| Rameez Raja
Calcutta: Former captain and one-time chief executive of the Pakistan Cricket Board (PCB), Rameez Raja, was one of the first to call for a life ban on Shoaib Akhtar after he struck Mohammed Asif. Understandably, then, he’s quite disappointed with the action taken against him.
“A 13-match ban sounds impressive, but in reality the ban is about to end... The public may have been taken in by the number, but the punishment is far short of what Shoaib deserved,” Rameez told The Telegraph on Saturday.
A member of the 1992 World Cup-winning XI, Rameez is currently in India on a TV assignment.
Besides the ban, conveniently calculated with retrospective effect, the PCB slapped a $57,000 fine on the temperamental speedster. As the ban came into effect from the start of Pakistan’s World Twenty20 campaign, Shoaib is eligible for selection from the last ODI versus South Africa — in Karachi on October 29.
What’s much more significant is that he’s available for the tour of India, which begins on November 2.
“I don’t know how the PCB decided that the ban would be for exactly 13 matches... Obviously, the impression one gets is that the tour of India was kept in mind... However, I’ve always maintained that indiscipline in any form shouldn’t be condoned and Shoaib has got away lightly... The monetary punishment will pinch, yes, but that’s about it,” Rameez said.
Back in April 2004, as the then PCB chief executive, Rameez made Shoaib undergo a series of tests as there’d been a suspicion that he’d faked a rib injury during the series-deciding Rawalpindi Test against India.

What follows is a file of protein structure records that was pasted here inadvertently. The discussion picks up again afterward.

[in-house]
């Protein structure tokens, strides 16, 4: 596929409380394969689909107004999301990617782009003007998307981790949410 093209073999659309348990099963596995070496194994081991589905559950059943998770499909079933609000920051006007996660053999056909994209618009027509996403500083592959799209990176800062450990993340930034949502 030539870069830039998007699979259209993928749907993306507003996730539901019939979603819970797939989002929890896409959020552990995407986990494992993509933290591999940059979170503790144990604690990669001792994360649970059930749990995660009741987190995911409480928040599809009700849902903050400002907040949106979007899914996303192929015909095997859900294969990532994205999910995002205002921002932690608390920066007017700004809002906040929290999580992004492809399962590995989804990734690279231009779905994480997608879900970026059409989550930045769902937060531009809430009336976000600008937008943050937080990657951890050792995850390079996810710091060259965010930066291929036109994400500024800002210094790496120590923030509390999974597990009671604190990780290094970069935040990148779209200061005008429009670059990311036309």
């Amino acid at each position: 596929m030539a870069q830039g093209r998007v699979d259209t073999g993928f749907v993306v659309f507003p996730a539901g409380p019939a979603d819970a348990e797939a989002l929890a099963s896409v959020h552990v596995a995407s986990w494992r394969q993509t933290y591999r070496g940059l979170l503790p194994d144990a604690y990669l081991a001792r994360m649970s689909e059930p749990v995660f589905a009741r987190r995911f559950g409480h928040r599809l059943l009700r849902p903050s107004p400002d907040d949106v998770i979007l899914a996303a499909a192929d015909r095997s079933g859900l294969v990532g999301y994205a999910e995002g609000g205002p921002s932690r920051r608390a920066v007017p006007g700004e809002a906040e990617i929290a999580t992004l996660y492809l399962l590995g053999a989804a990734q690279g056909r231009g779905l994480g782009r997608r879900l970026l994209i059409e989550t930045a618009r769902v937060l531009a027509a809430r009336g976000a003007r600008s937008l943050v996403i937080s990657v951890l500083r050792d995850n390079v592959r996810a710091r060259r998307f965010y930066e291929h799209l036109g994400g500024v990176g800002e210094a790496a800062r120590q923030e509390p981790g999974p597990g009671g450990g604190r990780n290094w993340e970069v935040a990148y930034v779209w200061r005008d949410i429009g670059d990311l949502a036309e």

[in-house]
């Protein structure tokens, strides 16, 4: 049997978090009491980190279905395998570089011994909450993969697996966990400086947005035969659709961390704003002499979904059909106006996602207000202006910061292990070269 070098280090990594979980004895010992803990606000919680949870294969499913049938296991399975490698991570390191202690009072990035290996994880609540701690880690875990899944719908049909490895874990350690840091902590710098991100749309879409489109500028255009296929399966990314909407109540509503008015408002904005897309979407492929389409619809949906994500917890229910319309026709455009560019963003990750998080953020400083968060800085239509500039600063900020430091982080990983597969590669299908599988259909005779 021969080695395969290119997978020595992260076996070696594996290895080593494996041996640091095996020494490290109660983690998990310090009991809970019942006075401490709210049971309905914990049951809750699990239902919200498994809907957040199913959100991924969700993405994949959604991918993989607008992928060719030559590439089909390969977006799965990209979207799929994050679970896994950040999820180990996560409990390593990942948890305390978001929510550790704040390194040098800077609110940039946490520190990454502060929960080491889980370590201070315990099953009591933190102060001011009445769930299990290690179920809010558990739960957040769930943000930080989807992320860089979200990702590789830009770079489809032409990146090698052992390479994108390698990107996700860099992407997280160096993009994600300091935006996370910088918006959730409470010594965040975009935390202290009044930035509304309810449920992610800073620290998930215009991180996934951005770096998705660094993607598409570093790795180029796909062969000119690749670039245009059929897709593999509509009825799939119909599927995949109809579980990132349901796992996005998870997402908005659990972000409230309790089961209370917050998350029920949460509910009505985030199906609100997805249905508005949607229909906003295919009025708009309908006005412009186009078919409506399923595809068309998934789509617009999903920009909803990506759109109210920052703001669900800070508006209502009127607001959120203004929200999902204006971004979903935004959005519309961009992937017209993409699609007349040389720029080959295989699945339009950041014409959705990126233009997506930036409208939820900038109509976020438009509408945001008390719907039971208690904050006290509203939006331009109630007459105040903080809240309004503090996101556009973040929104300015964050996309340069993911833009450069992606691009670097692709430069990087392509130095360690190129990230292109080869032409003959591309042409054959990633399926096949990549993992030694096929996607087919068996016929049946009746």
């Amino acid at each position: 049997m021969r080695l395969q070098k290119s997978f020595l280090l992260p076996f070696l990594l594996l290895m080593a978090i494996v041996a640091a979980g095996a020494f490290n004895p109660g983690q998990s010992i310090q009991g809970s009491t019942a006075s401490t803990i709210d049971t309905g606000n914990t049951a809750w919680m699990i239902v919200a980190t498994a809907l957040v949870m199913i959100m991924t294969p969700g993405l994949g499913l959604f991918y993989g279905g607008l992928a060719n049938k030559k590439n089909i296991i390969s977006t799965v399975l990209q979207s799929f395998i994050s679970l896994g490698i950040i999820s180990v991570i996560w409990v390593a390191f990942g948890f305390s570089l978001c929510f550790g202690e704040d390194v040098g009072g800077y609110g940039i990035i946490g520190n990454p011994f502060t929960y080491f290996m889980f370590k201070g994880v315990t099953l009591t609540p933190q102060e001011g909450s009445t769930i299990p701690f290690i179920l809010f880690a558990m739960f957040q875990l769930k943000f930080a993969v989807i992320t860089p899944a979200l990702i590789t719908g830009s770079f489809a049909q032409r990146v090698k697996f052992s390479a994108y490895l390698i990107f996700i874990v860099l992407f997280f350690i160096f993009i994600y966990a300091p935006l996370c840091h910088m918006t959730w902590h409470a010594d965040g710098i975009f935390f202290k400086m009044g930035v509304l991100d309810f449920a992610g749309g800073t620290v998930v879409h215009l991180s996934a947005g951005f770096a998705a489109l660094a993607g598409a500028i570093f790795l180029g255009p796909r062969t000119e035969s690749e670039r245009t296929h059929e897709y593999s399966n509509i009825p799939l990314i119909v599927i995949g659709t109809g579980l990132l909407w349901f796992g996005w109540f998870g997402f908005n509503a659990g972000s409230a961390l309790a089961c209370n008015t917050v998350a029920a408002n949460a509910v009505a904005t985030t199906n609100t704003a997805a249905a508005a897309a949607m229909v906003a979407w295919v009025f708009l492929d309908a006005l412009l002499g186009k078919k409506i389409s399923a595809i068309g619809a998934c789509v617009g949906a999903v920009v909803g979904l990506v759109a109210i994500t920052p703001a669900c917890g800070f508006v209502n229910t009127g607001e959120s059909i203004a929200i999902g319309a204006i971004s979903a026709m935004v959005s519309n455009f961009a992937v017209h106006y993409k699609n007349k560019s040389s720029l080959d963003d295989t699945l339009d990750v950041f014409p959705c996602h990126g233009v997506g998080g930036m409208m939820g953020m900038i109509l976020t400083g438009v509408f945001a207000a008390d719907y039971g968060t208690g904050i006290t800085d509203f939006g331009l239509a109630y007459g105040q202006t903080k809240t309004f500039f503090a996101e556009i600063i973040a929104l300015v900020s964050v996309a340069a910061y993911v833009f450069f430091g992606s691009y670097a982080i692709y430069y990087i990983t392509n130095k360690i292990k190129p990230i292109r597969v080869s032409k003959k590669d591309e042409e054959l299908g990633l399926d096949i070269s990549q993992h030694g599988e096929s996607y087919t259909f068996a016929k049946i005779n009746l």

“As I’ve told you earlier, I’ve never trusted Shoaib... I’m not sure how welcome he’s going to be in the dressing room and, given that he self-destructs, I won’t be surprised if Shoaib does something else in the next two-three months... We haven’t, I’m sure, seen the last of his misdeeds,” Rameez added.
Rameez laughed when asked to comment on counselling being mandatory for Shoaib. “I’ve heard and read about it... If you ask me, Shoaib’s counsellor will need counselling! It’s okay for the PCB to make it mandatory, but who is going to spend time with him'”
Having made his debut (1984) when the Pakistan dressing room had such greats as Imran Khan, Javed Miandad and Zaheer Abbas, Rameez signed off saying: “I played in an era when we had real big stars... Some of the biggest in the history of cricket, but nobody behaved like Shoaib... It’s painful that he has given Pakistan such a bad name...”
Indeed, one wonders whether Shoaib (who, at 32, isn’t getting any younger) would’ve got away had one Bob Woolmer still been the coach.